Bethlehem City Council appears likely to kill Mayor John Callahan’s proposal to switch to a single-hauler system of garbage collection.
Though no official vote was taken during a marathon seven-hour City Council budget hearing that began Tuesday night and stretched into early this morning, four out of seven council members appeared to be opposed to the plan.
An overwhelming majority of those who attended the hearing also appeared to be opposed to the change. Twenty-nine of them got up to address City Council and only two of them expressed support for single-hauler trash collection.
A tense, standing-room-only crowd – most of them there to talk about or hear the discussion about garbage collection – spilled out through the doorways of the Town Hall rotunda at the start of the meeting.
But the crowd would have to wait for council to get to the trash discussion. For the first three hours, council heard from and discussed city emergency services departments – fire, emergency medical services and police.
Included in that discussion was the city’s 911 emergency call center, for which Callahan has proposed a new dedicated .76-mill tax to support. That accounts for 60 percent of the mayor’s proposed 8½ percent real estate tax increase.
Even after the trash discussion began, the impatience among some audience members boiled over while council discussed the proposal with members of the administration.
“Some of us have to get up at 5 o’clock in the morning,” said one trash hauler who kept trying to interrupt the discussion, but was asked by Council President Eric Evans to stay seated and be quiet.
“We’ve had a 50 percent attrition rate [since the start of the meeting] and I don’t think that’s a good model for participatory democracy,” said Al Wirth, a Lehigh University politics professor and a member of the Sierra Club who said he opposed single hauler for environmental reasons.
Many of those who spoke out against single-hauler collection were the owners of small hauling companies currently licensed to serve clients in Bethlehem who feared they would not be able to stay in business if single hauler is initiated.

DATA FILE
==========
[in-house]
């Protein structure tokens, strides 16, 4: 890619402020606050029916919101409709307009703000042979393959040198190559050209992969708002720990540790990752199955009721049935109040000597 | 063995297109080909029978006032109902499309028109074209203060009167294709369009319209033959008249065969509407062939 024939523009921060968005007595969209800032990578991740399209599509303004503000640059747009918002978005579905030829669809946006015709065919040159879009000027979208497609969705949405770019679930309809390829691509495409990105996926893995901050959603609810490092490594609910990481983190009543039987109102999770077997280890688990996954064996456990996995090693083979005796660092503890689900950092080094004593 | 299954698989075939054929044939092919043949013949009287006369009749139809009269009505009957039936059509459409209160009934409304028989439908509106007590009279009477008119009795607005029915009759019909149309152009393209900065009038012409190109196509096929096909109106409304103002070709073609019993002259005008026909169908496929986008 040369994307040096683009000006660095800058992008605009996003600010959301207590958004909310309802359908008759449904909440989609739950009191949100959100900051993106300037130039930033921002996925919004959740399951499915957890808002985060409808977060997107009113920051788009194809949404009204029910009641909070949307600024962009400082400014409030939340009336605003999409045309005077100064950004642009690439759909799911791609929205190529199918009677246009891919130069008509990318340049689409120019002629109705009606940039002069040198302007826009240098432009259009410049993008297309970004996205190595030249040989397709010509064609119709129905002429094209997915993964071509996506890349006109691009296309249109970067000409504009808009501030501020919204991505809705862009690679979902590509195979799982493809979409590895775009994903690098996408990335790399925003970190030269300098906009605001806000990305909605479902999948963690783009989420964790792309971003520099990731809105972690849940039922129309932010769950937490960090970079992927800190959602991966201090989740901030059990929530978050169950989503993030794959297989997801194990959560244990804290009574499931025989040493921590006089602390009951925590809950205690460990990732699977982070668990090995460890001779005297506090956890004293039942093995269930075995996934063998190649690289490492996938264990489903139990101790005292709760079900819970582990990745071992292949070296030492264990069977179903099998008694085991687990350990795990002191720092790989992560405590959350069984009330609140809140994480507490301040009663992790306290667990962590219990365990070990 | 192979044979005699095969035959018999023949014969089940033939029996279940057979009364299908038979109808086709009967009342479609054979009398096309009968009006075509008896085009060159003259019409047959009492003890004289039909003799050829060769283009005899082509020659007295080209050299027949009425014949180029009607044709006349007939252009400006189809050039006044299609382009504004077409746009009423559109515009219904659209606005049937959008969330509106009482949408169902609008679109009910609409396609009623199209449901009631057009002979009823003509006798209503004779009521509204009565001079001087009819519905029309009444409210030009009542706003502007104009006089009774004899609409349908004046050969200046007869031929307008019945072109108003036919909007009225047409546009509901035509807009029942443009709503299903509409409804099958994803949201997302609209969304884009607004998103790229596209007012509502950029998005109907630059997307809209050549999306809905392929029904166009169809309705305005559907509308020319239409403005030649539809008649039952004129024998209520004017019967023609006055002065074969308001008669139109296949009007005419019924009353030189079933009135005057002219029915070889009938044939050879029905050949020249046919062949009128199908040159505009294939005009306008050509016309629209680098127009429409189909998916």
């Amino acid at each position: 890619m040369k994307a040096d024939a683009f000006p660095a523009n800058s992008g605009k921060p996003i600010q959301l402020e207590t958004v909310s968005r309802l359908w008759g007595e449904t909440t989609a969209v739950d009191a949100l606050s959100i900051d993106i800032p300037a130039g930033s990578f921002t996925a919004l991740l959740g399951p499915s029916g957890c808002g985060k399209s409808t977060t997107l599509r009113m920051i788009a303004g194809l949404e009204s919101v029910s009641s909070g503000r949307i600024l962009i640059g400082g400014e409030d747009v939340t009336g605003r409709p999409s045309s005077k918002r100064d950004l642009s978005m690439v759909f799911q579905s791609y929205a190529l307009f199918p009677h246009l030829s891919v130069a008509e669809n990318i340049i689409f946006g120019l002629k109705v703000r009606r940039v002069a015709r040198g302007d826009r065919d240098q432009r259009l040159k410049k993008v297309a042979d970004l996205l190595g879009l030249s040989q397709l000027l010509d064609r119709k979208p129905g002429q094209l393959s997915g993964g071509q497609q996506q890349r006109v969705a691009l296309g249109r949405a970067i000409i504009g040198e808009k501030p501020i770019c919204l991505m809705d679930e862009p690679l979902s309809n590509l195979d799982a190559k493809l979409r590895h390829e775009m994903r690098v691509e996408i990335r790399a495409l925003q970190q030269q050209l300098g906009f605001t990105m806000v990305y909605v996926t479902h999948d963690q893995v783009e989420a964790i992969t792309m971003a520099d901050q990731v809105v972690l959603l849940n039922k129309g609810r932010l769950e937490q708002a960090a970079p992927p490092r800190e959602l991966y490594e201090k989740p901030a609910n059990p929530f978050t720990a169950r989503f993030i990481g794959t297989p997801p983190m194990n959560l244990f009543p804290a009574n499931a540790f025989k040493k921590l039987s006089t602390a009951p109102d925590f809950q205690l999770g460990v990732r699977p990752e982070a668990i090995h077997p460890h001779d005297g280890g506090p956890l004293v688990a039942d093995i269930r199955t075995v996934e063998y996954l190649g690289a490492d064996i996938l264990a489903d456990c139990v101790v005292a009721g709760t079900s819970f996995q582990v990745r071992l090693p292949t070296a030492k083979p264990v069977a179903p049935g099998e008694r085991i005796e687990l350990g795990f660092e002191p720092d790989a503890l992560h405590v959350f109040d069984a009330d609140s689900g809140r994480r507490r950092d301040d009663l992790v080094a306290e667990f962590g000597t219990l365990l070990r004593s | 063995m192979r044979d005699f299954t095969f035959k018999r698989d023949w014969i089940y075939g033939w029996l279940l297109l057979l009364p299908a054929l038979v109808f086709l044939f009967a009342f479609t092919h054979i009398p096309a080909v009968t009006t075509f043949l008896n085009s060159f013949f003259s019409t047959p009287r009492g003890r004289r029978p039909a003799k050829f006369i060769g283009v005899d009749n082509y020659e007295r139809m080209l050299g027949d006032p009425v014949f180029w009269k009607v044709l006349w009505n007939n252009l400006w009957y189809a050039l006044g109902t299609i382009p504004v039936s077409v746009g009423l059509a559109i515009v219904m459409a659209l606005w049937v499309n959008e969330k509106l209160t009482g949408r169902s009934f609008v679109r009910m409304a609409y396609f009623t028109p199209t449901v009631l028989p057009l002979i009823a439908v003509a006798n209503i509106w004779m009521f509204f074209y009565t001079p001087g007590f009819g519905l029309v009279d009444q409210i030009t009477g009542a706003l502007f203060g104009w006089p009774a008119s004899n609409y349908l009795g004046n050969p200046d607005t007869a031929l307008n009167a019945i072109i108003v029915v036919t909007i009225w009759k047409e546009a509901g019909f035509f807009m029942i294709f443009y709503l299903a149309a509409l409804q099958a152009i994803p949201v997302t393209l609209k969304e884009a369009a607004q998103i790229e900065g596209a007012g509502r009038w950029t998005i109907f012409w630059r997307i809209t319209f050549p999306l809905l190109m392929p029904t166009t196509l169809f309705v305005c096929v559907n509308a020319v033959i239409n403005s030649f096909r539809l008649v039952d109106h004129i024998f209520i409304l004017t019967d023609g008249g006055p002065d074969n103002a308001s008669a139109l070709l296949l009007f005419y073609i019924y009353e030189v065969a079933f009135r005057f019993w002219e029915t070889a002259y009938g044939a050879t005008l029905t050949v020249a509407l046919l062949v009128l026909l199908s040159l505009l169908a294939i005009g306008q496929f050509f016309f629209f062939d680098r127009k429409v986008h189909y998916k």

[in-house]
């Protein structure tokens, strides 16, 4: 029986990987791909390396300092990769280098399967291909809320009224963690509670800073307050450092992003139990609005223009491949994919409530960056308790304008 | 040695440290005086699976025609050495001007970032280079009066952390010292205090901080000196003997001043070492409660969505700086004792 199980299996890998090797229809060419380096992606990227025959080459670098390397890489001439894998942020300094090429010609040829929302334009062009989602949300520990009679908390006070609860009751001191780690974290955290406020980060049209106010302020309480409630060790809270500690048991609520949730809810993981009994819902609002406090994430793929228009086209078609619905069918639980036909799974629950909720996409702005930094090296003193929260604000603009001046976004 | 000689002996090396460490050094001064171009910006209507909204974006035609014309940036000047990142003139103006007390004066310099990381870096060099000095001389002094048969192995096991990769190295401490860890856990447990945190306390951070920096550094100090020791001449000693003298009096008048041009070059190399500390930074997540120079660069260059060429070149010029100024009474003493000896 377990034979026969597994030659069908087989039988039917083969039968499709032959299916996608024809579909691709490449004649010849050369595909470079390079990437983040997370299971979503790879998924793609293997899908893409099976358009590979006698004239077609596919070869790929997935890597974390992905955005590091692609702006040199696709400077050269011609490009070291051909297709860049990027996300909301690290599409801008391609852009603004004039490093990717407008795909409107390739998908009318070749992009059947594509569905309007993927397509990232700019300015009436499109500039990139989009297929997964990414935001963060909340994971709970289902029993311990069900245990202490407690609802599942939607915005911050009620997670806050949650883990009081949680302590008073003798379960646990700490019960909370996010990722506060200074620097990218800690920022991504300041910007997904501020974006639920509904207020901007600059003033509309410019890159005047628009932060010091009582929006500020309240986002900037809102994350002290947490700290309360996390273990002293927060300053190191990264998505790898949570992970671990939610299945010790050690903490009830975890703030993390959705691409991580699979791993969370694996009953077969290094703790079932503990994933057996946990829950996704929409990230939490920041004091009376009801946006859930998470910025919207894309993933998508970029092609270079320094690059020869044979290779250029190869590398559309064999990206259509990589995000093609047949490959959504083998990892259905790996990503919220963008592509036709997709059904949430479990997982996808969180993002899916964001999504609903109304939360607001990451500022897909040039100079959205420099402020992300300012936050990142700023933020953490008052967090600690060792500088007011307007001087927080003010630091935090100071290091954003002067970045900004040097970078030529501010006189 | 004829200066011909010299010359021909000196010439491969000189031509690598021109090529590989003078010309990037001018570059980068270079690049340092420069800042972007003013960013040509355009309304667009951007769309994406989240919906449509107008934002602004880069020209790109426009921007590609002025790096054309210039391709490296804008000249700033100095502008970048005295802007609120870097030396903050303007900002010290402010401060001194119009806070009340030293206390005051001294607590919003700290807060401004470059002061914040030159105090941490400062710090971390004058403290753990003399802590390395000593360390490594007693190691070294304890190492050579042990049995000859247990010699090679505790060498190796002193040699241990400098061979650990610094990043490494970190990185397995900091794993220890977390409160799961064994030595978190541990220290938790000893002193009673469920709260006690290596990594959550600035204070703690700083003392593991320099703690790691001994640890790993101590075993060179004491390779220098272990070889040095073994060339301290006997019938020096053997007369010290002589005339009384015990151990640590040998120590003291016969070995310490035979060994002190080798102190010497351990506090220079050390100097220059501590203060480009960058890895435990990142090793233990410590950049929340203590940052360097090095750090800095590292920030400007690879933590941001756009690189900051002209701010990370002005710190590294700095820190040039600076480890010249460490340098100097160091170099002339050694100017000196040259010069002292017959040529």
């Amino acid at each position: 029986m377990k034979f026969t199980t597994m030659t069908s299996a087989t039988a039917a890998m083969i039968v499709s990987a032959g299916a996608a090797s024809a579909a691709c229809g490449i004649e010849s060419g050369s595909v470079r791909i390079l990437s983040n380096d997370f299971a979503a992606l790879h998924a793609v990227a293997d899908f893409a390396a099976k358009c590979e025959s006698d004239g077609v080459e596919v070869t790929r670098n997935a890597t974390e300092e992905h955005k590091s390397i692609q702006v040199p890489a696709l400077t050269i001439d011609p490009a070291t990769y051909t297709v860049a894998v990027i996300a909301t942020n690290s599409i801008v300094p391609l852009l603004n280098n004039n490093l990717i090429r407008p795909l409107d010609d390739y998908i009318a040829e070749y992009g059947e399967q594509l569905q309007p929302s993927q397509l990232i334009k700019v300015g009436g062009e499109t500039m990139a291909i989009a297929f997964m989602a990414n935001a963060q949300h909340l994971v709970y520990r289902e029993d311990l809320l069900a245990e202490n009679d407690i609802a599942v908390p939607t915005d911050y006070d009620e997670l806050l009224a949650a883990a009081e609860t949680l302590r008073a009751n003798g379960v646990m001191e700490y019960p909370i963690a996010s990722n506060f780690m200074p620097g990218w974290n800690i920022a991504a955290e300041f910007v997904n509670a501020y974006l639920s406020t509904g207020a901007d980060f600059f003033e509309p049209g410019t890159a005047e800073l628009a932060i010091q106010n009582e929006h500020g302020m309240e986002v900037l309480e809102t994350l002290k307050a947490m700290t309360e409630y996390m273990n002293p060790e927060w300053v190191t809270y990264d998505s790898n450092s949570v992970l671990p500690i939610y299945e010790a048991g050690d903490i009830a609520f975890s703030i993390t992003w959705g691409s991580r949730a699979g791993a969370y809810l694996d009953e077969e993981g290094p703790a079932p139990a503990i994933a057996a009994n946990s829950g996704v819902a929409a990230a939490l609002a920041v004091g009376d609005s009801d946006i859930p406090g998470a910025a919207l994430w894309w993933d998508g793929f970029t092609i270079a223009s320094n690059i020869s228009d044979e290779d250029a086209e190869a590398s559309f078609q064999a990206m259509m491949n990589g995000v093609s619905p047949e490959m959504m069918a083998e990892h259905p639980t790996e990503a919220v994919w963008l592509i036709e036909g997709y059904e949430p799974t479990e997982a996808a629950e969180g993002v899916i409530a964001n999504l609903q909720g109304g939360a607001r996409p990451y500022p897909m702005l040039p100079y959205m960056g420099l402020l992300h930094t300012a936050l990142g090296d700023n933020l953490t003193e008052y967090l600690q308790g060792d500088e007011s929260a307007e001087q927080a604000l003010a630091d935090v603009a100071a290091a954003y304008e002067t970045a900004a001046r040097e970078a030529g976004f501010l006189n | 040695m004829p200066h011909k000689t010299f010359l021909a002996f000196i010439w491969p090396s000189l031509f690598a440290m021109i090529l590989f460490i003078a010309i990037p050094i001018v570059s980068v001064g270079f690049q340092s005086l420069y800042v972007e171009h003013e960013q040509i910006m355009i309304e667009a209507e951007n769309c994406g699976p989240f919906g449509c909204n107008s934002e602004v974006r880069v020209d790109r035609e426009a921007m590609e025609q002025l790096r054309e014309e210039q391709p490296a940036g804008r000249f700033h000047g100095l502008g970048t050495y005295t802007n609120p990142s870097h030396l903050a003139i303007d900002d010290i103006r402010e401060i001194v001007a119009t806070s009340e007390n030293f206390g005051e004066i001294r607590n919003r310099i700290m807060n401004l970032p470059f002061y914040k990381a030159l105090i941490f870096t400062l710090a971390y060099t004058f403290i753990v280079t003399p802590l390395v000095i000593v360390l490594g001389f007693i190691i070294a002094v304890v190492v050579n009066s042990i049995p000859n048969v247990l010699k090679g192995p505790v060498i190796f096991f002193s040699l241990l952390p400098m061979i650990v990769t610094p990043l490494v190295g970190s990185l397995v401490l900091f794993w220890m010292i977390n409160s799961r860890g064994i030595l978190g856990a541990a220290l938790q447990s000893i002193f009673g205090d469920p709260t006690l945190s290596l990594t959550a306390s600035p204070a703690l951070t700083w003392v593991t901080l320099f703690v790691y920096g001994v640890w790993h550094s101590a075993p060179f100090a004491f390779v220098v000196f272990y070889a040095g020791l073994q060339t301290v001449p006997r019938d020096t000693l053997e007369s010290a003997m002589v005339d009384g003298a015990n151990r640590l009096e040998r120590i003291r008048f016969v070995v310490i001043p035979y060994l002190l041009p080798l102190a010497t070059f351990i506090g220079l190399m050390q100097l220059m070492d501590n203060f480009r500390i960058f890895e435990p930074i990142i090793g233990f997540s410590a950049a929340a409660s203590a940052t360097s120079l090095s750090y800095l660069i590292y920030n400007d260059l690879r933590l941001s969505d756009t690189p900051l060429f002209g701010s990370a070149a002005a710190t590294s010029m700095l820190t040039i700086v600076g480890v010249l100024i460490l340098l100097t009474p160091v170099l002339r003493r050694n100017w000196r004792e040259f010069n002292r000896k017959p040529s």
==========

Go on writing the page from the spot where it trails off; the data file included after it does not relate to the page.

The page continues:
Many were customers who said they preferred to have a choice of collectors that gives them the option of paying less for putting out less garbage and providing a higher quality of service than they believe they would get with a single city-contracted hauler.
Currently, city residents are required to hire their own trash collector, making Bethlehem the largest city in Pennsylvania without single-hauler trash collection.
City officials argued that the lack of a single hauler has led to illegal dumping on empty lots and out-of-the-way corners of the city.
At one point, administration officials showed a slide show that depicted trashed front yards, empty lots and sidewalks, while acting Health Director Kristen Wenrich talked about the prevalence of garbage complaints that come through her office.
She estimated that the equivalent of one full-time department employee deals with garbage complaints continually.
Wenrich and Mike Palos, the city’s chief housing inspector, held out single hauler as the solution to the illegal dumping problem. In hundreds of cases where a home has been trashed, the resident’s lack of a trash hauler has been the reason, officials said.
“This is a difficult decision you are going to have to make if you want to improve the quality of life in Bethlehem,” Palos told council. “It’s not the haulers. It’s the system. Our system isn’t working.”
A majority of council members appeared unmoved by the argument, however.
Evans said he has never received such a negative reaction out in the community for any proposal. Councilman Robert Donchez said he thought single hauler needed more debate and discussion.
Councilwoman Jean Belinski said her father was an independent trash hauler and that she favored keeping the existing system. Councilman David DiGiacinto also seemed to be in opposition to the administration’s plan.